Image: youtube.com

"Rachel Green in Friends, it’s so overlooked that she got a nose job, because it was to fix what they saw as a flaw. If Alexis Stone pretended to get work done for what he saw as a flaw, but society didn’t, then it’s a problem. Other people didn’t know about my chest, but I felt that it was a burden for myself and how I viewed myself. It was literally weighing me down. Kylie Jenner’s lips were a flaw to herself, and she ‘fixed’ them and she’s happy. It’s about ‘fixing’ what people’s perception of beauty is.”

What a large group of people perceive to be aesthetically pleasing offers a mirror to that society itself. Sociological factors have a major impact on why we see certain shapes, sizes, faces, skin types, hair and eye colours etc as the desirable way to look. Despite the fact that millions of young women ache to look the same as the Kardashians, it’s what is unique to each person that is the inherently beautiful part of them.

What's 'beautiful' today may be off-brand tomorrow. Why try to keep up?

As well as their appearance, their worth is so much more than what they look like or what they way. What they feel, what they offer to the world, their identities, their language, their flaws, their intelligence, their kindness; these factors are often greatly impacted by appearance, but beauty is more to do with the mind than what the eye envisions.

“Society has an issue with it if it’s pointing out flaws that they see in themselves as well. If you see something that you really admire in someone else, you feel self-conscious about it yourself in some way.”

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Love Island is back on our screens for the next eight weeks, but there are more than a few issues which need to be addressed.

We're talking racism, we're talking homophobia, we're talking ablism, we're talking sexism, we're talking class, we're talking body diversity…the whole can of worms.

Each of these topics deserve to be tackled individually, no doubt. Bear in mind during this article that, as a Caucasian woman, I cannot speak for the experiences of other ethnicities and it's incredibly important to listen to their personal stories rather than another white woman's take on their livelihoods.

In this article, it's time to talk about the racial bias in the infamous reality television show, which sees Islanders couple up in the hopes of winning the £50,000 cash prize. Does everyone have a fair chance, though?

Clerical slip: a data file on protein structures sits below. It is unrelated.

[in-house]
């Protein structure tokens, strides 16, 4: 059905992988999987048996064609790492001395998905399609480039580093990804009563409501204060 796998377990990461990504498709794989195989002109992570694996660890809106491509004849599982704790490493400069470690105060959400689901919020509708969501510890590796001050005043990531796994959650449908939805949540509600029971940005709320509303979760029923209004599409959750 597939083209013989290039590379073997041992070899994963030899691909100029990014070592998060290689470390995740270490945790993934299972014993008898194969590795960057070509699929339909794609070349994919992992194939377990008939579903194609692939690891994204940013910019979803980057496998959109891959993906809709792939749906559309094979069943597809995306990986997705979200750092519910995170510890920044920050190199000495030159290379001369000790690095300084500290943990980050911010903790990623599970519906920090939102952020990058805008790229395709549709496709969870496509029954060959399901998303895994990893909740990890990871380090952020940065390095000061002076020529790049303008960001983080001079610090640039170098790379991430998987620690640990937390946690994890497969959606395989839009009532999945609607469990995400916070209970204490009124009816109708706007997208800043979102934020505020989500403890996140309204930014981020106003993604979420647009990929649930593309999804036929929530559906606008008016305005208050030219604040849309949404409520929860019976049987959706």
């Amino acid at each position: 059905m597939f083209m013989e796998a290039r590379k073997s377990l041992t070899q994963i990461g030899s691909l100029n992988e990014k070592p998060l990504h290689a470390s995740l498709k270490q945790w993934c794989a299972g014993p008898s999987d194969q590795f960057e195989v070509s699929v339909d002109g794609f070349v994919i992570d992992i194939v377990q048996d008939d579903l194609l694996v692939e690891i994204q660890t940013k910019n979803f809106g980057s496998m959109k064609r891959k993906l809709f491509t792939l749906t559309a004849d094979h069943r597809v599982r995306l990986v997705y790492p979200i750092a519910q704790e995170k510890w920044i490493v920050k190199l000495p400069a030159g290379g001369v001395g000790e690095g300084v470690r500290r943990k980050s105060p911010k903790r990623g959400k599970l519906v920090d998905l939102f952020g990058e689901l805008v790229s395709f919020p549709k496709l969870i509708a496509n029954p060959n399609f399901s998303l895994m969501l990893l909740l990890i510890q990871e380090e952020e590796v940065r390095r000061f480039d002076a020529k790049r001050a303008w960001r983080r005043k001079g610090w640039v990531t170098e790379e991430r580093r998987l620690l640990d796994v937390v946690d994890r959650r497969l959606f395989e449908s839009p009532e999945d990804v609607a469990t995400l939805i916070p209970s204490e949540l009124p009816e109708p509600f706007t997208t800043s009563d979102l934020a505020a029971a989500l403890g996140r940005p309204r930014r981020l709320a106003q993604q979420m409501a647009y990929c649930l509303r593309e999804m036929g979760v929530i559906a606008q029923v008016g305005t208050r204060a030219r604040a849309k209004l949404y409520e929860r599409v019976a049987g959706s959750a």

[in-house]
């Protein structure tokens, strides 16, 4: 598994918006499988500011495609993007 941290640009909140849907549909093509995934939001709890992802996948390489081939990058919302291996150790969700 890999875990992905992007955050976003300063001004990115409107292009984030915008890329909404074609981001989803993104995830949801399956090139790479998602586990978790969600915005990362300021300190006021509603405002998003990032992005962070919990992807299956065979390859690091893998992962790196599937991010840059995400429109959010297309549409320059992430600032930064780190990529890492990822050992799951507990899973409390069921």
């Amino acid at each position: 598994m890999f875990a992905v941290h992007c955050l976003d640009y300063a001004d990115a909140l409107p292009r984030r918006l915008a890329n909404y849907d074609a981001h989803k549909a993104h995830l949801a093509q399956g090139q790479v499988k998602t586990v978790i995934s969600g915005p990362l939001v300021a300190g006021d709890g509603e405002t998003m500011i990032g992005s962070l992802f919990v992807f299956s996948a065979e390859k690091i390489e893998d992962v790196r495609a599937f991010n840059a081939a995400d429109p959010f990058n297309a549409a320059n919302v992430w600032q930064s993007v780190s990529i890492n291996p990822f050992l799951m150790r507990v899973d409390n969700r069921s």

One tweet in particular did the rounds last night and is currently on 37,000 likes and 5.7 thousand reweets for the point it made about former contestants-of-colour.

From Malin and Marcel in series two and three, to Samira in the fourth season, and now Yewande in the latest episode: People-of-colour are always chosen last for the coupling.

These statistics are troubling when we hear how much racial abuse has been sent to Yewande Biala, the Irish candidate who works in cancer research as a scientist. 

Members of the public are literally questioning her nationality despite the fact she has an Irish accent and refers to herself as Irish, and trolls persistently send abuse her way online.

Former Love Island contestant Samira Mighty has now expressed her fear that Yewande will experience the same micro-aggressions and racism as what she was subjected to last season.

She ultimately failed to find love on the show, with the male contestants evidently not finding her attractive. She left the show after a failed coupling with Frankie Foster, but is now speaking out.

Yewande Biala (left) and Samira Mighty (right)

"I feel like there has been so many comparisons between the two of us," she told Metro.co.uk. "The only thing that is similar – it’s not even the colour of our skin – it’s that she is a shade of brown.

"I was trending on Twitter when the line-up came out because of the comparisons. I’m different from her. I’m a theatrical person and she’s a scientist. I think our personalities are different. You can even see it in the first introduction video."

23-year-old Yewande is of Nigerian descent, and has faced criticism online for her choice of men and even her preference for wearing a wig instead of a weave. The standards aren't the same for Caucasian contestants.

 
 
 
 
 
 
 
 
 
 
 
 
 
 
 

A post shared by Yewande (@yewande_biala) on

Samira also expressed frustration about the pressure for people-of-colour in the villa to choose each other as a couple, such as Sherif and Yewande:

"If Sherif does pick her, people are going to say “Oh okay, there is a black couple” and then it’s going to be cliche. It’s just weird. Everyone chill out. It’s now 2019, we should be able to do whatever we want."

Another ex-Islander, Marcel Somerville, has bemoaned the racial bias in the show after the contestants coupled up, and Yewande was picked last.

"Love Island flashbacks," he tweeted. "Black guy, black girl and mixed race guy all left unpicked. Mad!!!" the former Blazin' Squad member wrote,

None of the female contestants stepped forward to indicate their attraction to him back in 2017 while he was in the competition.

This year, newbies Yewande Biala, Sherif Lanre and Michael Griffiths were all sidelined during the first episode, with Scottish contestant Anton Danyluk causing trouble already.

Before the start of this year's series, fans of the show asked ITV to remove Danyluk after an image of him wearing blackface makeup was discovered from six years ago.